Blueberry Jam

June 27, 2001

Leigh Dodds

XML-DEV has been the site of a rather juicy debate this week, concerning one of the W3C's latest Working Drafts: a revision of XML 1.0 codenamed "Blueberry".

Did You Say Blueberry?

"Blueberry" is a W3C Working Draft that captures the requirements for a forthcoming revision to the XML specification. Its origins lie with two sources. The first of these is a Note submitted to the W3C in March by IBM ("The [NEL] Newline Character"). This note highlighted the fact that the NEL character, used as a line terminator on some IBM mainframes, was not supported by XML. The noted proposed that the specification be amended to make the character legal as a line ending, thereby improving the ability of some mainframe users to edit XML documents using native editors.

The second driver for the Blueberry revision is the ongoing development of the Unicode standard. XML gives the freedom to use any Unicode character within the text (PCDATA) of an XML document, but strictly and explicitly limits the characters that can be used to name an XML element. Addition of new characters, and particularly support for many new language scripts (e.g. Amharic, Burmese) in Unicode 3.1, means that these naming limitations have become increasingly restrictive. Effectively this means that some XML users cannot have fully natively marked up documents, they are limited to using (say) Latin characters as names, but can use any character within element content.

The Blueberry requirements are aimed at removing this limitation, providing support for the NEL character as a line end, and suggesting that the ongoing relationship of XML and Unicode be reviewed by the XML Core Working Group.

Juicy Debate

The publication of the draft has drawn a great deal of comment from the members of XML-DEV, not a great deal of which was positive. Elliotte Rusty Harold was particularly vociferous in challenging the need for a revision at all, attacking IBM for its perceived inability to bring its software in line with the existing specification and arguing at length that the requirement for fully native markup is greatly overstated. In one of many postings on this issue, Harold called for a clear appraisal of the costs and benefits that XML Blueberry will bring:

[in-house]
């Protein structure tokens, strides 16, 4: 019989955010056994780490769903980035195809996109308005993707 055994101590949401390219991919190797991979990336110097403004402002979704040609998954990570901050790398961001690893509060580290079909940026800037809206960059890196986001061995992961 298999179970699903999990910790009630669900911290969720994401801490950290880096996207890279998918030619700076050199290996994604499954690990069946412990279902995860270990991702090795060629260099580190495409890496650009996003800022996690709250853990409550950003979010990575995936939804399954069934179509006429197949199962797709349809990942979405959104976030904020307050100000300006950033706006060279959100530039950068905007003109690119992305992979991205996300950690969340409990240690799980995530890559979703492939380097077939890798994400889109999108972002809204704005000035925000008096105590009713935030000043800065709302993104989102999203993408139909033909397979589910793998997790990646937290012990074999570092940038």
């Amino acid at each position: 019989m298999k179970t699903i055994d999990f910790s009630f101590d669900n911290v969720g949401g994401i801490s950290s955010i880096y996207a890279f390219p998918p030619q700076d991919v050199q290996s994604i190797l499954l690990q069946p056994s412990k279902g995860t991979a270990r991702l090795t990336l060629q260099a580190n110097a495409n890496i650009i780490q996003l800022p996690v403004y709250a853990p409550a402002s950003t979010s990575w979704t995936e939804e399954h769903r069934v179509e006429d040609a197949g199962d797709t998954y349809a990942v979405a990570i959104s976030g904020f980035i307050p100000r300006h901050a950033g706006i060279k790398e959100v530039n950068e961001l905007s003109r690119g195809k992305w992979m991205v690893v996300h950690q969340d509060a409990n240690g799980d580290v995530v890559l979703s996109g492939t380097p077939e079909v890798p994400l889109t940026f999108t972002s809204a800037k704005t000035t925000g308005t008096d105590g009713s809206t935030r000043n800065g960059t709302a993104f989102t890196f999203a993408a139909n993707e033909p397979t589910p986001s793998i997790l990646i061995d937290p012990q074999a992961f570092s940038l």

...what's needed is a rational comparison of the real advantages and disadvantages of both approaches. How big are the benefits that are gained by this? How big are the disadvantages? Clearly both exist.

I don't think the potential benefits outweigh the disadvantages. Splitting XML into multiple incompatible implementations strikes me as a very bad thing. And make no mistake, this is just the first step, not the last. Unicode's got at least two more major iterations left in it that will force changes in XML parsers if we tie XML that closely to Unicode. It's not just blueberry but raspberry and blackberry too, and maybe other flavors!

What do we get in exchange for imposing major costs of transitions on developers around the world? Tags can now be written in a few extra scripts. And note that I say scripts, not languages. Many of the languages listed in the reqs have well-established traditions in other scripts as well.

Many others agreed with Harold, including Tim Bray who posted a lengthy message, worth reading in its entirety, that provides a clear analysis of the impacts of the specification. While supporting the underlying motivation, Bray ultimately believed the costs would be too high:

To cast it in the starkest possible light: Is it a reasonable trade-off to say that we will live with an incorrect interpretation of Unicode in certain specific areas, with the consequences of complicating the lives of mainframe users and impoverishing the tools available to worthy users of certain minority languages, to achieve the benefit of keeping XML monolithic and unitary? Yes, it's reasonable. I might be convinced that it's wrong, but it's a reasonable argument that needs to be addressed. Corollary: it's not enough simply to say "Blueberry is more correct per Unicode thus we have to do it, end of debate."

So I think it would be appropriate, in this discussion, to have some people in the mainframe trenches give us a briefing on the scale and the difficulty of the problems they face, and for some of our i18n gurus to highlight the problems faced by an XML language designer who wants to use one of the newly-added languages.

On the other side, we should consider the practicalities and costs of upgrading (or not) the installed base in the face of the deployment of data encoded in XML Blueberry.